Slip into the deluxe high back seat with adjustable armrests, and those familiar with BX tractors will immediately notice the new steering wheel position, which is less upright and falls more comfortably to an operator’s hands. As on the previous generation, the seat adjusts fore/aft and also reclines for that perfect position. Lever layout is ergonomically friendly, with substantial color-coded controls that somehow missed bean-counter cost cutting oversight. A new and improved dash with a needle tachometer is found on the left, LCD fuel and temperature readouts to the right and warning lights (battery, headlamps, turn signals/flashers, and low fuel) are in the middle. The tachometer reads from 0-4000 rpm and in clear increments, but we wonder why Kubota doesn’t include a PTO marking as other manufacturers do. Grab rails on both sides, a cupholder on the left, 12VDC outlet below the seat, and metal hood and fenders complete a package which anyone would be proud to call their own.

COMPARISON: Read our review of the 2013 Kubota BX2370 HST

Fire up the D1005 and the BX2670-1 settles into a quiet idle. As the engine warms up, and especially as the rpm increases, the operator begins to appreciate one improvement discovered over those 15+ years: drawing air from the cockpit and to a centrally mounted radiator instead of from the tractor front keeps that operator cooler, and keeps grass and debris from building up, which reduces the possibility of engine overheating.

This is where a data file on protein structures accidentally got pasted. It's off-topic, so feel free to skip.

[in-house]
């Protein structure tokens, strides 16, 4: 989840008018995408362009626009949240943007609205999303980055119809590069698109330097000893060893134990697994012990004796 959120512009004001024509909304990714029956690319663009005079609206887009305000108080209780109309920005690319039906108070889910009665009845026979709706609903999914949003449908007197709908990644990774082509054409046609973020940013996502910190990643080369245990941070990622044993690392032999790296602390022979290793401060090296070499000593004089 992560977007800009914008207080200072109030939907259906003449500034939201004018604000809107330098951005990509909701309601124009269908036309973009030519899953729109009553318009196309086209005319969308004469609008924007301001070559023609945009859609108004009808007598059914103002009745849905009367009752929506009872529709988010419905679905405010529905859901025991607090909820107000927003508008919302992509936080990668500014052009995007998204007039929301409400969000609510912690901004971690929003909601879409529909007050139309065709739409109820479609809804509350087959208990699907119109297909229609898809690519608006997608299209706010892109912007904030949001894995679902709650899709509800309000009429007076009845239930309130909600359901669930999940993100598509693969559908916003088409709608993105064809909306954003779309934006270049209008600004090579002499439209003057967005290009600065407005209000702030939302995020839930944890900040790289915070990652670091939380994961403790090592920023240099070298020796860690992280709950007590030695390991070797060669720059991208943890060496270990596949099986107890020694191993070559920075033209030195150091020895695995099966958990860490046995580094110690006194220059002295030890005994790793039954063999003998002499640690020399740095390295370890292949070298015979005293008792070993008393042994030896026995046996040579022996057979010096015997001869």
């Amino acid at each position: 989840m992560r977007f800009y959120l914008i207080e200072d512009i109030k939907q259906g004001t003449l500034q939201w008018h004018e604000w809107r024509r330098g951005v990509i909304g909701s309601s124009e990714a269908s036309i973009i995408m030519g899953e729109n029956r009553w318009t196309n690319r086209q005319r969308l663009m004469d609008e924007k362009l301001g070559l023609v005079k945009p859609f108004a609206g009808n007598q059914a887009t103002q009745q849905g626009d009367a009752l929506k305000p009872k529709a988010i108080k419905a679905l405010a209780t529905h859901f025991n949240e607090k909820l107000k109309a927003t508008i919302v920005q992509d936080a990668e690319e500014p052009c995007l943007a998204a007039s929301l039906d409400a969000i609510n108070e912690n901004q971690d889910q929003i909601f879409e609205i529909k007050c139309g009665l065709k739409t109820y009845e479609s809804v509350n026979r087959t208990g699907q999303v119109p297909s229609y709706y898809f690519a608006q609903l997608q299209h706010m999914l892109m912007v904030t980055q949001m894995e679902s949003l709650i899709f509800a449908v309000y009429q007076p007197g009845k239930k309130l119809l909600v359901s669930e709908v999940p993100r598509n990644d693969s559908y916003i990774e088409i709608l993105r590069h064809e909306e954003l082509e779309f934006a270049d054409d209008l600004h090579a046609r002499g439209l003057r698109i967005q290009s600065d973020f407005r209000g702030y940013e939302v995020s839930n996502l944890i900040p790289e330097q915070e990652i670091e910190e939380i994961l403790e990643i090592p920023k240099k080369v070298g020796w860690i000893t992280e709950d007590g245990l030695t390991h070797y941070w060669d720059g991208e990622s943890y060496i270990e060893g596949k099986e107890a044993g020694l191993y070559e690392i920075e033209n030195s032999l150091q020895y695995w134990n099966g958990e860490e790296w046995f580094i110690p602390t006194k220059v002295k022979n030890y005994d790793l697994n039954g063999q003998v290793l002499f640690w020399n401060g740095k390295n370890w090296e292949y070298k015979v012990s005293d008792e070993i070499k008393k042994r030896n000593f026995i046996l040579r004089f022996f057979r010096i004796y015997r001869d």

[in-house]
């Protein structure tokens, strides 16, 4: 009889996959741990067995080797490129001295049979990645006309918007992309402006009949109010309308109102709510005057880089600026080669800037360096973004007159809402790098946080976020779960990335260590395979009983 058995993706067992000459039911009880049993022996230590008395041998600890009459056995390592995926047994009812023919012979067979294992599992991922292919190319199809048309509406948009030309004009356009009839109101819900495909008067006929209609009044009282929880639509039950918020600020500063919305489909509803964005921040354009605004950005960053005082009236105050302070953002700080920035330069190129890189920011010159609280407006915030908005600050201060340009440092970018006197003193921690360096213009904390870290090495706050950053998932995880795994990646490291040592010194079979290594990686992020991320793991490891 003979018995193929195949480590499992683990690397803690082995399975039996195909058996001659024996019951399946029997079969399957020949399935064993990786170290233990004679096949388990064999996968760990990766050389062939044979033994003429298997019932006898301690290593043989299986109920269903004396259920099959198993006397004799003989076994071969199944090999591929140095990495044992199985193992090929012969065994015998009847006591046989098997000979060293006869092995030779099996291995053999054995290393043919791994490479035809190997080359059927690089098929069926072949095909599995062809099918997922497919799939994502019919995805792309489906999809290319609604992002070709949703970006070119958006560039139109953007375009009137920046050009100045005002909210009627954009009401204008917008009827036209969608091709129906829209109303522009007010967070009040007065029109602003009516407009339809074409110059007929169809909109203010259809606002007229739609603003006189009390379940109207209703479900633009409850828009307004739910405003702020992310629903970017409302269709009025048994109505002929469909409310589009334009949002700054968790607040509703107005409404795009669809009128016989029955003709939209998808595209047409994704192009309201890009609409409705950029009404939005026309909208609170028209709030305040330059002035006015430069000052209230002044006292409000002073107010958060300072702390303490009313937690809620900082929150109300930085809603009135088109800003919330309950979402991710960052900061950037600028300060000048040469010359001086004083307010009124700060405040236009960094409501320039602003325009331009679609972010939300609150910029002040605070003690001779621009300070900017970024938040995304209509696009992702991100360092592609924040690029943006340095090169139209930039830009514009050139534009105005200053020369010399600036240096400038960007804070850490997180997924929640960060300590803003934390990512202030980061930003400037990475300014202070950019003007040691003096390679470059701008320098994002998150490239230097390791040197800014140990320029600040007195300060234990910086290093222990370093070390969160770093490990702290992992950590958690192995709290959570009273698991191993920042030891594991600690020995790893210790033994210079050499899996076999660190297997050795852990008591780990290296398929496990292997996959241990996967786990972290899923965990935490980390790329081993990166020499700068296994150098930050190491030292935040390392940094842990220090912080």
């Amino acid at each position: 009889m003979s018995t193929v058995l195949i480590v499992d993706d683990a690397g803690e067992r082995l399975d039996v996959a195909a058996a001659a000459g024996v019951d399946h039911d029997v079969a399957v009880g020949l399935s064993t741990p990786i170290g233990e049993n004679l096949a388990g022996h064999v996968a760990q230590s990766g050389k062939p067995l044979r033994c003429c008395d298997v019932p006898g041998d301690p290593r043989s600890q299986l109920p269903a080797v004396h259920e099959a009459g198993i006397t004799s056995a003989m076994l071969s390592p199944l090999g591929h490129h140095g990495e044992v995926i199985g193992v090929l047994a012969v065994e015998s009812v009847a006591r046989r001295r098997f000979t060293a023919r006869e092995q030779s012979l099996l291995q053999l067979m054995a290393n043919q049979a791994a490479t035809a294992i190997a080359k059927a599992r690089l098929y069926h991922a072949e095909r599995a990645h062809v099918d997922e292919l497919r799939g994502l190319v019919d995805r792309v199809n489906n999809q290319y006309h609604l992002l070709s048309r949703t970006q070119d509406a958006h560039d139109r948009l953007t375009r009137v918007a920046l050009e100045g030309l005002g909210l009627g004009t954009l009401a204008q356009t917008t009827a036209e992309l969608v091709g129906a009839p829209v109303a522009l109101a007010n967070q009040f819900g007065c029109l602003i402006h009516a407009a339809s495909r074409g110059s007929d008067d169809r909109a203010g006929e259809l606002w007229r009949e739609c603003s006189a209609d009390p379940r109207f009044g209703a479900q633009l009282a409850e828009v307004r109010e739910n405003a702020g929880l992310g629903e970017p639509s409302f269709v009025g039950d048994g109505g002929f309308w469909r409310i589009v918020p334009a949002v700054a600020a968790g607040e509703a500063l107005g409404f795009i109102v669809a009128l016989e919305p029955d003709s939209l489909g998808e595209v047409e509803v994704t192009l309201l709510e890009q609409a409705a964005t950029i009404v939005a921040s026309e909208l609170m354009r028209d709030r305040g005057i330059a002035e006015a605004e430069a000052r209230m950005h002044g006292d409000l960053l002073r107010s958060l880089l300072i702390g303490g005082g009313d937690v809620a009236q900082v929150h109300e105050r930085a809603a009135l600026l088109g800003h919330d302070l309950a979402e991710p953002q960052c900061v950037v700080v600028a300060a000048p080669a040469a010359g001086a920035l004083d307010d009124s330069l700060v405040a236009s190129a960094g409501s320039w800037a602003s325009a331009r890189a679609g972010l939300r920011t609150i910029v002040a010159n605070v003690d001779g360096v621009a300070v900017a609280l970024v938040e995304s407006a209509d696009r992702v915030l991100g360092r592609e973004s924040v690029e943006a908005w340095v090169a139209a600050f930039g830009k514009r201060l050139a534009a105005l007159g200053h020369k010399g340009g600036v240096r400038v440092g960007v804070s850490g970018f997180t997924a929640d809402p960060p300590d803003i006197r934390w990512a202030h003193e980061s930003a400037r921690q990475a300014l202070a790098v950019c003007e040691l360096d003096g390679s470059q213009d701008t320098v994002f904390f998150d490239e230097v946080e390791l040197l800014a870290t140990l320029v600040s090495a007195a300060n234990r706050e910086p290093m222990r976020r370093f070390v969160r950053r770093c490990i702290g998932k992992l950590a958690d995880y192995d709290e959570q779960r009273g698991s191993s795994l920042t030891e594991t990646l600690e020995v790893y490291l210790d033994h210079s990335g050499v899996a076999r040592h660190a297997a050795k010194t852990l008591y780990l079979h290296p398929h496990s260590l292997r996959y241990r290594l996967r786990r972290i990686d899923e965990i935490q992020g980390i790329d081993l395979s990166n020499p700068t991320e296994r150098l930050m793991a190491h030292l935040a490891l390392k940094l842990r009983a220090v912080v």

2015 Kubota BX2670-1 Front Left

Our test tractor was outfitted with Kubota’s curved boom model LA243A loader. This is a quick-attach design with loader stands built in and the option for a quick-attach bucket (highly recommended) that allows quick switchover from bucket to front blade or pallet forks. The LA243A can lift 518 lbs to a max height of 71.3”. Dump clearance is 52.4”, so most pull carts and even some pickup beds can be accessed. A 48” 4.9-cubic-foot bucket is standard and well matched to the BX2670-1. Dig depth is 4.7” and breakout force is 992 lbs. The LA243A system operates at 1778 psi and when getting its rated 3.7 gpm hydraulic flow, offers cycle times of 3.5 second full raise, 2.7 seconds full lower, 2.4 seconds full curl, and 1.7 seconds full dump. Hydraulic hose connections to the tractor run through an inline four-port valve that is positioned for ease of access. Hose routing on the LA243A is protected within the boom arms.

COMPARISON: Read our review of the 2014 Mahindra eMAX 25 HST

Other niceties include a 6.6-gallon fuel tank, halogen headlamps, folding ROPS, cruise control, and selectable 2WD/4WD. Options include a rear-mounted tool box, ROPS work lights, and the abovementioned quick-attach bucket system. Tire choices are Ag (R1), Turf (R3) and Industrial (R4), with all utilizing 18x8.5-10 front and 26x12-12 rear sizes.

2015 Kubota BX2670-1 Loader

The BX2670-1 measures 95.5” long by 44.5” wide and rides on a 55.1” wheelbase. Weighing 1,466 lbs (tractor alone), there is 8.7” of ground clearance. Kubota stands behind BX tractors with a 24-month/1,500-hour bumper-to-bumper warranty with the powertrain getting extended coverage to 36 months/2000 hours.

For anyone in the market for a SCUT tractor with un-SCUT-like power, the BX2670-1 from the class originator is well worth checking out.

Free Join the Tractor.com Newsletter to receive the latest tractor news, reviews, and alerts in your email box. Submit your email address below to subscribe!

Recent Comments